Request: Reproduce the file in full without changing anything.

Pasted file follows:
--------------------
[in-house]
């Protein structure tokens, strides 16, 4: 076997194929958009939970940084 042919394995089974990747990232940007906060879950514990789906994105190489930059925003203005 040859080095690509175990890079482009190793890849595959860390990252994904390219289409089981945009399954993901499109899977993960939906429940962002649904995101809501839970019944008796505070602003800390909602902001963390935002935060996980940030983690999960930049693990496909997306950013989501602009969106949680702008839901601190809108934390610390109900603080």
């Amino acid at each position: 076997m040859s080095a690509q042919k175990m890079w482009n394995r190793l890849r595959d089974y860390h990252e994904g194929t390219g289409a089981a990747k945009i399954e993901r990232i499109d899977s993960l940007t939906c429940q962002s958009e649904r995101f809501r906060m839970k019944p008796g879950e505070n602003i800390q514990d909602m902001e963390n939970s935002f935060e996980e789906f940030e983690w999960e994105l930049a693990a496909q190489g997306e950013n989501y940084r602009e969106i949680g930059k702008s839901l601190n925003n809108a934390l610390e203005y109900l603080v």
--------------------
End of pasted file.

[in-house]
């Protein structure tokens, strides 16, 4: 076997194929958009939970940084 042919394995089974990747990232940007906060879950514990789906994105190489930059925003203005 040859080095690509175990890079482009190793890849595959860390990252994904390219289409089981945009399954993901499109899977993960939906429940962002649904995101809501839970019944008796505070602003800390909602902001963390935002935060996980940030983690999960930049693990496909997306950013989501602009969106949680702008839901601190809108934390610390109900603080």
């Amino acid at each position: 076997m040859s080095a690509q042919k175990m890079w482009n394995r190793l890849r595959d089974y860390h990252e994904g194929t390219g289409a089981a990747k945009i399954e993901r990232i499109d899977s993960l940007t939906c429940q962002s958009e649904r995101f809501r906060m839970k019944p008796g879950e505070n602003i800390q514990d909602m902001e963390n939970s935002f935060e996980e789906f940030e983690w999960e994105l930049a693990a496909q190489g997306e950013n989501y940084r602009e969106i949680g930059k702008s839901l601190n925003n809108a934390l610390e203005y109900l603080v």